Selma-Dallas County Library hosted Bloody Sunday photo exhibit
Published 7:05 am Saturday, November 13, 2021
The Selma-Dallas County Public Library and Auburn University teamed up to host a photographic exhibit of Bloody Sunday this week.
The purpose of the event is to identify the unknown foot soldiers of Bloody Sunday on March 7, 1965, which eventually led to the Voting Rights Act of 1965.
Monday through Wednesday, unidentified photos were shown in the library. Auburn University compiled the photographs.
Selma-Dallas County Library Executive Director Becky Nichols said she was honored to have participated in the exhibit. “We are proud to have been part of this,” Nichols said. “We’re just hoping to get some names with faces. So these folks and their story can be a strong remembrance of who we were.”
Auburn University professors Richard Burt and Keith Hebert teamed up with a group of honors college students. Auburn gave them $50,000 for the project and they paid over $15,000 to purchase photos from the ALEA. He said countless photos sat in a ALEA office in Montgomery. “It’s important to identify the unknown foot soldiers,” Hebert said. “This is all part of a much larger project which is to preserve the historic sites that are significant to Bloody Sunday.”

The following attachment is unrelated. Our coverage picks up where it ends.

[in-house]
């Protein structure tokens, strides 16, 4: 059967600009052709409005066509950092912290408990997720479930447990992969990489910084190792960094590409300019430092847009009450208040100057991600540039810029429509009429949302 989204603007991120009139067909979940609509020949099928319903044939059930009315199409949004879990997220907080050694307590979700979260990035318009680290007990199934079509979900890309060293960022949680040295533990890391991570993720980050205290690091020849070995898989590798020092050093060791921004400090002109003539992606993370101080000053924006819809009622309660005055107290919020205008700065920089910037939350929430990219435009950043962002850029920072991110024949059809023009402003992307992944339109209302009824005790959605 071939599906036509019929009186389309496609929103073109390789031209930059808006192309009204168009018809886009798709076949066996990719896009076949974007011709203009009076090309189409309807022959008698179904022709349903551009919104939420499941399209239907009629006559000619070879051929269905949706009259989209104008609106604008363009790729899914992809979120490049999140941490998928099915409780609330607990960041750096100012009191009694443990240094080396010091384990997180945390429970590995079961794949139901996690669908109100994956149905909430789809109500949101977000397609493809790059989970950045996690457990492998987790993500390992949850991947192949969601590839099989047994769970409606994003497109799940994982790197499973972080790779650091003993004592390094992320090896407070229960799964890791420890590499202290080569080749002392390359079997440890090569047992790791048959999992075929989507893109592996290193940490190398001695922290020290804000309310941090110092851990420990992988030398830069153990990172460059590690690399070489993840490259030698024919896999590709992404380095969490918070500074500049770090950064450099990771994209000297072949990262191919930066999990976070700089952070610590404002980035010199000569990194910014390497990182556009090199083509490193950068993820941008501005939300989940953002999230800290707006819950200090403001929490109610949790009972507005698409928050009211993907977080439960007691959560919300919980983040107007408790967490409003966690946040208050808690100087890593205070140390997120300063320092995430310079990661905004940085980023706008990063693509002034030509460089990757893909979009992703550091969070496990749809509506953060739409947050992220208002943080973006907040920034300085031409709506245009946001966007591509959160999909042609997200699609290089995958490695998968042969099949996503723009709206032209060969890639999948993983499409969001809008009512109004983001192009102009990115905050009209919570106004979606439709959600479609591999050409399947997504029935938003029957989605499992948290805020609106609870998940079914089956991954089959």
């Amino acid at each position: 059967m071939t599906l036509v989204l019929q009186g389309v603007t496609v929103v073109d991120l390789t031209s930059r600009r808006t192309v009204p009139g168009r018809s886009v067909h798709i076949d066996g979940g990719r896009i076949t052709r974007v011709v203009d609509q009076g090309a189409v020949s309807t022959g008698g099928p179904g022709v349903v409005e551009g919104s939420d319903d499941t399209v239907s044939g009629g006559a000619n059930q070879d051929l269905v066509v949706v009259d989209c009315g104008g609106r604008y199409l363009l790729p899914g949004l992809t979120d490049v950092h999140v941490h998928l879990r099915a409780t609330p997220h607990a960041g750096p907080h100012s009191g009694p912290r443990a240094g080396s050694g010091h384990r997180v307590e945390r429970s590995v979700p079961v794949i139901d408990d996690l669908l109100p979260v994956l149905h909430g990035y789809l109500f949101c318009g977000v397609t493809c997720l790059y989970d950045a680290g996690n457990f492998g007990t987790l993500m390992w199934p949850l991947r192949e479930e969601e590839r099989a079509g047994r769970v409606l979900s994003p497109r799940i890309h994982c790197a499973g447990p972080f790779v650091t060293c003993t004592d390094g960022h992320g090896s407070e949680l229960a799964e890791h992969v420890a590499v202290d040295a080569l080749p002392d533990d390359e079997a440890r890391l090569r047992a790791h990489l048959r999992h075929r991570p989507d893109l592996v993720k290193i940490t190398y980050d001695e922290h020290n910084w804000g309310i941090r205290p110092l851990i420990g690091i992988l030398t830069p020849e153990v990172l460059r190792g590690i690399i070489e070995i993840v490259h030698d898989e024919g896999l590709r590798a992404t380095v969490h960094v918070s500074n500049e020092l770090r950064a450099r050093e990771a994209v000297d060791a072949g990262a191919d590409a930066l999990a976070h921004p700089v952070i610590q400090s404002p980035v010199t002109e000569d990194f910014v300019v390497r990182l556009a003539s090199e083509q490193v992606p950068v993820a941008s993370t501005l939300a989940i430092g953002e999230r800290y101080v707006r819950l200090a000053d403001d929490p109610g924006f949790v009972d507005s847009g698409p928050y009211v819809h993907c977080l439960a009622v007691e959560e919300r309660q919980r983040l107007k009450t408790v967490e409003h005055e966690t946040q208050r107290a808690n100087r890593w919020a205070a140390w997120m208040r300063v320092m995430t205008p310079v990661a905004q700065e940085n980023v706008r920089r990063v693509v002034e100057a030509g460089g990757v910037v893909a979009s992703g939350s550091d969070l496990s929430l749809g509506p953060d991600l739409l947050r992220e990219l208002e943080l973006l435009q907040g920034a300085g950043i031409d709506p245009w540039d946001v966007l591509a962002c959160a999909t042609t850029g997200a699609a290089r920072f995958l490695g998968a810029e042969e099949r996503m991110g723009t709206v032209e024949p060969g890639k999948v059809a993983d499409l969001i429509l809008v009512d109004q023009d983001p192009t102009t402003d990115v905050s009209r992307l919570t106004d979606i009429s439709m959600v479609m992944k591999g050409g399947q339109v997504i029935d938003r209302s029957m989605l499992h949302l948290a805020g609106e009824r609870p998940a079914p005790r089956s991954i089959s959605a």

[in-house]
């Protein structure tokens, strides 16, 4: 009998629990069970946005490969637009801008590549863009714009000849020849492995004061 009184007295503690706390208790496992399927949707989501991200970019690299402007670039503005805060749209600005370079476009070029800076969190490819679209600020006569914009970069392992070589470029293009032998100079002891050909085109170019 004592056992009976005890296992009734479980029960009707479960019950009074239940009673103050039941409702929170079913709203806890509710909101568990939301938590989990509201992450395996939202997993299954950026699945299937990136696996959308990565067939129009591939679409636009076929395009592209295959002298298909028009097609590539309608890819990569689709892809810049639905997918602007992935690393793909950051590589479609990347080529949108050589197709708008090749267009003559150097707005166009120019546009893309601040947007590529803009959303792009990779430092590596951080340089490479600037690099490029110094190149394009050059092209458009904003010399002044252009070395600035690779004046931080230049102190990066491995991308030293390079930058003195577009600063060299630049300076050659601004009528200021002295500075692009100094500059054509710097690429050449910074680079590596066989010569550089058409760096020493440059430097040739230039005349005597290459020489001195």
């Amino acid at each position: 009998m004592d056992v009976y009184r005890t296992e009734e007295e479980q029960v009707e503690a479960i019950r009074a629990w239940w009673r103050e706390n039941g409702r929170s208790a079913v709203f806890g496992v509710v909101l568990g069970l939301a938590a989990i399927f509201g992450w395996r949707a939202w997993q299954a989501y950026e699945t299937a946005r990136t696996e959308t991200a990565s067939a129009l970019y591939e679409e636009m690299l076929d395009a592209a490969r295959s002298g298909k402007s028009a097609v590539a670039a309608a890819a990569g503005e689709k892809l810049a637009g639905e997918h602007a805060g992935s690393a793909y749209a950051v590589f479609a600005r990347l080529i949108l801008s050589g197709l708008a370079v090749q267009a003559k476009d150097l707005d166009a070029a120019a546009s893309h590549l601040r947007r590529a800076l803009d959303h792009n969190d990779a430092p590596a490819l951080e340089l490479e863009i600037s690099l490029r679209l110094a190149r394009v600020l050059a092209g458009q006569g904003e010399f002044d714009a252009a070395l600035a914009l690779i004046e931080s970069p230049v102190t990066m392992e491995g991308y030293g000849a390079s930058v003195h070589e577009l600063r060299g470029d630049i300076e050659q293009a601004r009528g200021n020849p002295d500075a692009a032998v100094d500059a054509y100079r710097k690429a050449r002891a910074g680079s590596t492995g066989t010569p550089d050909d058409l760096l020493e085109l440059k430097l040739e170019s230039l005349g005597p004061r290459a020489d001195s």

Selma City officials applaud the project.
“For so long, these men and women who did so much never had their names provided,” Selma City Council President Billy Young said.
Nichols said the plans are to keep the photos up in a room until the 2022 Bridge Crossing Jubilee ends in March. Hebert and Nichols said they will keep working on identifying the photos.
At a meeting last month, Bloody Sunday participant JoAnn Bland quickly identified herself and others in photos.
Marion and Montgomery are also mentioned as sites for a future exhibit. Perry County, where its Commission chairman Albert Turner Jr., whose father, Albert Turner Sr., helped organize the march in 1965